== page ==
strawberry jam, a new way

My friend Jane got really into jam making as well as anything that goes in a glass jar the last few years.  She suggested I try to make strawberry jam this year without pectin.  In all honesty, pectin makes making jam pretty damn easy.  Pectin also insures that the jam gels.  After some pondering, I went with Jane's suggestion.

Here is the thing with this, not a simple activity.  For every cup of strawberries, I used half a cup of sugar.

To get to the 10 jars that I made, here was my recipe. 

12 cups of strawberries, with the tops sliced off

6 cups of sugar

1 whole lemon for juice.

Put the strawberries and sugar in a large pot.  Larger than you think because when the mixture boils, it rises and the thought of strawberry jam boiling over onto your stove is a nightmare.  Mix together the sugar and strawberries, smash this a bit with a potato masher and let stand for a few hours.  I let mine stand for about two hours. 

After standing put the heat on high and when this mixture finally gets to a rolling boil then let it boil for five minutes, stirring constantly even before it begins to boil.  You don't want the sugar to burn.  Once the five minutes is up, strain the mixture into a large bowl letting the juices separate from the berries.  This can stand for a few minutes to make sure all the juices strain.  Save the berries.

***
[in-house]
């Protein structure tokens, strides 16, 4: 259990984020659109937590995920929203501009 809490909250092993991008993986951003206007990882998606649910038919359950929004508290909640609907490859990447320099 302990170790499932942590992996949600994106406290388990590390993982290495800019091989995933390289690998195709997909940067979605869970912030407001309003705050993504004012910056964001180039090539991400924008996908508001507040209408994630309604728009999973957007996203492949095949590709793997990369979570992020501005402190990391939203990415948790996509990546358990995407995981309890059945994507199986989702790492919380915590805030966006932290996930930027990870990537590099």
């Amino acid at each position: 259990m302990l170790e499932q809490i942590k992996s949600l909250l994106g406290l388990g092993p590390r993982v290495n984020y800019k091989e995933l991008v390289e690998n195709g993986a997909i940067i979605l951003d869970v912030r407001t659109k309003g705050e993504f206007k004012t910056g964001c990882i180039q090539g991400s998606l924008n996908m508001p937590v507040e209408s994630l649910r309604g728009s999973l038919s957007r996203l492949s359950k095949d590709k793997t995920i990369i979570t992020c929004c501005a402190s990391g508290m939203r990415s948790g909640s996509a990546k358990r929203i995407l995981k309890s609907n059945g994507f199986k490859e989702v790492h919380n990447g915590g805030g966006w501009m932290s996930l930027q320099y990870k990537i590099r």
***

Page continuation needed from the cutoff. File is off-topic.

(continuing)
Take the juice and put it back in the pot and bring to a boil again.  Here is the hard part.  My pot was not short enough for a candy thermometer so I had to use hand mitts, hold the candy thermometer in one hand and constantly mix with the other.  You want the candy thermometer to read between 200-220 before taking this off the heat.  It takes awhile. 

Once the heat hits 200/220, take the berries in the strainer and add it back to the juice.  Bring this to a rolling boil again while continuing to stir.  A rolling boil means the mixture is boiling even while you mix. Once is at rolling boil, turn off the heat.

Then using a ladle, fill each jar.  Seal the jars in a water bath.  Voila.  Jane was right, this is really good and it gels.  Might have to make more next weekend and some blueberry jam too!

Comments (Archived):

  1. Sunchowder

    This is similar to the technique I use to make all of my jams!!  I don’t use commerical pectin in any of them, it takes the jam to a new height 😉

    1. Gotham Gal

      so funny, i thought of you when i was making this jam. the concept ofboiling the juice to a candy thermometer makes absolute sense.

  2. Laura Yecies

    I make sugar free plum jam and it’s hard to get it to really gel but i’ve concluded it doesn’t really matter – just spoon it on top of whatever

    1. Gotham Gal

      You are so right

  3. Mark Gavagan

    Sounds delicious, but I am going to have to walk 25 extra miles per month because of all the eating inspired by your blog!

  4. Micaella Lopez

    YUM! I have definitely got to try making my own jam!Best Rogue River Salmon Fishing visit site, recommended